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A geochemist's view on lithium exploration and some promising paths

Lithium explorers : where next?

IMEx Consulting has been working with a number of clients over the past couple of years in the Lithium space in Australia & Canada and we thank them for permission to use their data in this post.

So you’re a little late to catch the initial wave of hard rock Lithium enthusiasm and it appears that every old mine, prospect or occurrence in the state/province that you’re working in has been pegged/staked.  So what do you do?  “Nearology” seems to be the first reaction but that really only works when you’re in the right terrain and have the right rocks.

So what else can you do? Where are we going to find the next (photo above) Greenbushes ?  The following are some of the techniques that IMEx has been using with its clients to look a little bit outside the square.

1. Li/Cs/Ta association

There is an excellent volume of Elements (v.8 issue 4, August 2012) that discusses the association of Li with the above elements in pegmatites.  Very useful if the geochem data you have (see 3 below) is predominately lithium/borate fusion XRF i.e. Li not analysed.  Presence of anomalous Cs and/or Ta can be indicative of Li mineralisation.  A high correlation of Ta versus Cs is regarded by Möller & Mortenai (1987) as a strong indicator of Ta mineralisation - may not be so good for Li.  Note that Ta associated with tungsten and/or tin can be discriminated from the above – geologically and geochemically.

2. K/Rb ratio

Analysis for Li, Cs and Ta is not

IMEx Consulting has been working with a number of clients over the past couple of years in the Lithium space and we thank them for permission to use their data in this post.

So you’re a little late to catch the initial wave of hard rock Lithium enthusiasm and it appears that every old mine, prospect or occurrence in the state/province that you’re working in has been pegged/staked.  So what do you do?  “Nearology” seems to be the first reaction but that really only works when you’re in the right terrain and have the right rocks.

So what else can you do? The following are some of the techniques that IMEx has been using with its clients to look outside the square.

3. Li/Cs/Ta association

There is an excellent volume of Elements (v.8 issue 4, August 2012) that discusses the association of Li with the above elements in pegmatites.  Very useful if the geochem data you have (see 3 below) is predominately XRF and a lithium/borate fusion i.e. Li not analysed.  A high correlation of Ta versus Cs is regarded by Möller & Mortenai (1987) as a strong indicator of Ta mineralisation.  Note that Ta associated with tungsten and/or tin can be discriminated from the above – geologically and geochemically.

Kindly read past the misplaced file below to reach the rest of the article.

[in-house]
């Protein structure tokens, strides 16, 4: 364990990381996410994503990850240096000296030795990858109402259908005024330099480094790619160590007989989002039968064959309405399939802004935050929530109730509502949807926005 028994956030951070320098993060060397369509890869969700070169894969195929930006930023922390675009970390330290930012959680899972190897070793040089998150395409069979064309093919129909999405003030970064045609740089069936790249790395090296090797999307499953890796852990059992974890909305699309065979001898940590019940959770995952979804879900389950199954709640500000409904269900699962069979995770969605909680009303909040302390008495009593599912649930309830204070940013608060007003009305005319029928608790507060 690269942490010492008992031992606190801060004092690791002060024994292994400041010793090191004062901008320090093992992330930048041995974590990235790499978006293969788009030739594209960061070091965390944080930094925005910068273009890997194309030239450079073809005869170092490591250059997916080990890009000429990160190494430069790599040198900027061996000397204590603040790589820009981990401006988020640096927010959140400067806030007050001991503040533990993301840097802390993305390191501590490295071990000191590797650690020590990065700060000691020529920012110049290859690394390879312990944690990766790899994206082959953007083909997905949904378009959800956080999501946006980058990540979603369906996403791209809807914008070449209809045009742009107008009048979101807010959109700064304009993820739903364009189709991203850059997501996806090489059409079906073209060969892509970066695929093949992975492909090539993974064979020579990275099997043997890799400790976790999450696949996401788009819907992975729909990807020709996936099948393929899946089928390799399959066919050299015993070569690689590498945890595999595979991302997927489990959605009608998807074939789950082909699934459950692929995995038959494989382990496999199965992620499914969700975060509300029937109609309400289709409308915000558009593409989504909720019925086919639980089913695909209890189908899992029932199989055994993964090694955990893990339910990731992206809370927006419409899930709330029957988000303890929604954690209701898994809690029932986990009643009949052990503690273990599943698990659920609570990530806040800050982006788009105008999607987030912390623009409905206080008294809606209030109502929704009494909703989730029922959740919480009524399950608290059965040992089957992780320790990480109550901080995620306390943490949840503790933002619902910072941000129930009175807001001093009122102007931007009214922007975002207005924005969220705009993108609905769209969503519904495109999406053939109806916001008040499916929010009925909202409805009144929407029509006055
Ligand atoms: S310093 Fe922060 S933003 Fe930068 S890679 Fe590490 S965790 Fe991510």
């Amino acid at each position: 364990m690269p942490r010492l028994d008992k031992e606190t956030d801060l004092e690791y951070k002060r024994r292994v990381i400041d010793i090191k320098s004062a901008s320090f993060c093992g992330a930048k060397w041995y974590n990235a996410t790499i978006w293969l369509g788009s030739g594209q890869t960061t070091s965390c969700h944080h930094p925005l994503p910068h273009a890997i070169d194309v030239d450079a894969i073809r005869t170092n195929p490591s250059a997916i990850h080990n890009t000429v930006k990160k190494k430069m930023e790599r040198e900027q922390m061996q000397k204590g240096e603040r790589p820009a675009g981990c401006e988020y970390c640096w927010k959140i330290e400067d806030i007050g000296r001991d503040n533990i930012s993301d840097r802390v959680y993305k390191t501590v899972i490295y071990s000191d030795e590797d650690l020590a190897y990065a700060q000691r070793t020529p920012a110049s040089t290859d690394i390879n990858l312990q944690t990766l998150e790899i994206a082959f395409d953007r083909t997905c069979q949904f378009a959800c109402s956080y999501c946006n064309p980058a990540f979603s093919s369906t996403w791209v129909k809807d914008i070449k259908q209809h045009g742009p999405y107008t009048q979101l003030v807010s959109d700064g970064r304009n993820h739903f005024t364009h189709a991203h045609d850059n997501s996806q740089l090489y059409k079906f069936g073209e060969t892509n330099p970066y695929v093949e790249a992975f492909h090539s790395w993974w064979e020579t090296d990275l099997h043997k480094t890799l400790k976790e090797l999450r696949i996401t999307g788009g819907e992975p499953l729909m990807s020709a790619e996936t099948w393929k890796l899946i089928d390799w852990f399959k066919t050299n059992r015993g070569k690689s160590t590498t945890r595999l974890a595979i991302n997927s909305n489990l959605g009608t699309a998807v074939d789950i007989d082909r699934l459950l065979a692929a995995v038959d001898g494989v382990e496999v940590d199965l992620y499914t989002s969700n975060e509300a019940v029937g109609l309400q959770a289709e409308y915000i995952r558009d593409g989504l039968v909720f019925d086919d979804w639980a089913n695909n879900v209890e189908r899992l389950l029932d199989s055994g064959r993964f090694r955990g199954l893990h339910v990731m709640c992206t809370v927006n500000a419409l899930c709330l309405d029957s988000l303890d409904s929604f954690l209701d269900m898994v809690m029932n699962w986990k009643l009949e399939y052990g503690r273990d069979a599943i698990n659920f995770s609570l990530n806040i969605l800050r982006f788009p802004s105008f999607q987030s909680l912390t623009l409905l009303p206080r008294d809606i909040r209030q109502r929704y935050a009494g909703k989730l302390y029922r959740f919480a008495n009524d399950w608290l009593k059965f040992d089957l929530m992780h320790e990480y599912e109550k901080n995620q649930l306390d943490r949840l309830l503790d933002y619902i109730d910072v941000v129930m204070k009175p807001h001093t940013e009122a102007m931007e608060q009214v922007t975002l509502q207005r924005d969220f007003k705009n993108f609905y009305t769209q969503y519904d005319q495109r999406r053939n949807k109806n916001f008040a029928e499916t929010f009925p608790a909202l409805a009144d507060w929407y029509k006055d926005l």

4. K/Rb ratio

Analysis for Li, Cs and/or Ta is not ubiquitous unfortunately and often the digestion and analytical methods are not ideal.  Work by Trueman & Cerny (1982) described a number of useful correlations to differentiate rare metal bearing pegmatites from barren pegmatites.  The basis of the K/Rb ratio is that Rb substitutes for K in micas and K-feldspar in the final stages of crystallisation.  They noted that a K/Rb <160 indicates increasing fractionation.  Ratios of <15 were found in highly fractioned pegmatites and were usually indicative of rare metal mineralisation – Ta, Nb, Be, Cs, Li

5. Whole rock database

Many states/provinces/countries have these available.  These are often a compilation of government field mapping as well as university data with some company data.  The prevalence of Li analysis tends to be low due to whole rock / major element chemistry being the focus but these data can be useful for K/Rb and Cs/Ta analysis.  Where there has been Li analysis, a number of “curious” occurrences have been identified e.g. anomalous Li associated with ignimbrites that warrant further investigation.

6. Exploration geochemistry databases

Also, some states have exploration geochemistry databases where rock, soil, stream, till and/or drill hole geochemistry has been captured.  Analysis of one state’s geochemistry database (just under 1 million records!) revealed a cluster of rock samples described as pegmatites with anomalous Li on open ground with no previously recorded Li mineralisation.  Subsequent rock sampling confirmed this

7. Pegmatites

Interrogation of one particular state database showed that not one of the pegmatites identified from field mapping had ever been geochemically analysed.  One client saw this as an opportunity and initiated a program of pegmatite sampling with encouraging results.  This open range sampling

 This is by no means a definitive list nor is it “the” formula for success.  The occurrence of Li as amblygonite, spodumene, petalite and lepidolite is worthy of separate article.  Also (because someone will or should ask) I have not presented thresholds due to client privilege. 

Would be good that this post initiates discussion on the topic and allows those who feel “locked out” of the Lithium space an opening.  Would also be good for the government agencies to pull their rock pulps out of storage and analyse for Li (and other elements) in potentially fertile terrains.....

 

References

Möller, P. & Morteani, G. 1987 Geochemical Exploration Guide for Tantalum Pegmatites Econ. Geol. Vol 82 pp 1888 - 1897.

Trueman, D. & Cerny, P. 1982 Exploration for Rare - element Granitic Pegmatites in Granitic Pegmatites in Science and Industry. Ed. P. Cerny. Min. Assoc. of Canada. pp 463 - 494.

 

[This text was first published on LinkedIn and is posted here with the approval of the author, for the information of the geochemist's community]

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